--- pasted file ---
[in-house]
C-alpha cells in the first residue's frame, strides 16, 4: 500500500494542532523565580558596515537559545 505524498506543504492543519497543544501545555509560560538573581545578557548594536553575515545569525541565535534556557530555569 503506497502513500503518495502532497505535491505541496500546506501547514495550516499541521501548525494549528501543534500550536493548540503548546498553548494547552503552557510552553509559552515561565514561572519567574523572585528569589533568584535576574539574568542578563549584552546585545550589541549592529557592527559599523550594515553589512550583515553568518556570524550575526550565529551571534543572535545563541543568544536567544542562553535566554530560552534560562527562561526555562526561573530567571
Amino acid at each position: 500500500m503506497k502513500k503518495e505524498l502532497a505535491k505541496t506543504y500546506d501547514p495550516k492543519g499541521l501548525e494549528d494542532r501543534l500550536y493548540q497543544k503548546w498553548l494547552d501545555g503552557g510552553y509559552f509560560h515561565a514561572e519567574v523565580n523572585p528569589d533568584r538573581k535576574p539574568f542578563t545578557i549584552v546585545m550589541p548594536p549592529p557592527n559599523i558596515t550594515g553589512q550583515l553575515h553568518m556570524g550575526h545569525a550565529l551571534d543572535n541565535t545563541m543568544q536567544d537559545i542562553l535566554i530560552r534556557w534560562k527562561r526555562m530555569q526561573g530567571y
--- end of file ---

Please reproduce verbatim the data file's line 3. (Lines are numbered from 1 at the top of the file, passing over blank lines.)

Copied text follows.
Amino acid at each position: 500500500m503506497k502513500k503518495e505524498l502532497a505535491k505541496t506543504y500546506d501547514p495550516k492543519g499541521l501548525e494549528d494542532r501543534l500550536y493548540q497543544k503548546w498553548l494547552d501545555g503552557g510552553y509559552f509560560h515561565a514561572e519567574v523565580n523572585p528569589d533568584r538573581k535576574p539574568f542578563t545578557i549584552v546585545m550589541p548594536p549592529p557592527n559599523i558596515t550594515g553589512q550583515l553575515h553568518m556570524g550575526h545569525a550565529l551571534d543572535n541565535t545563541m543568544q536567544d537559545i542562553l535566554i530560552r534556557w534560562k527562561r526555562m530555569q526561573g530567571y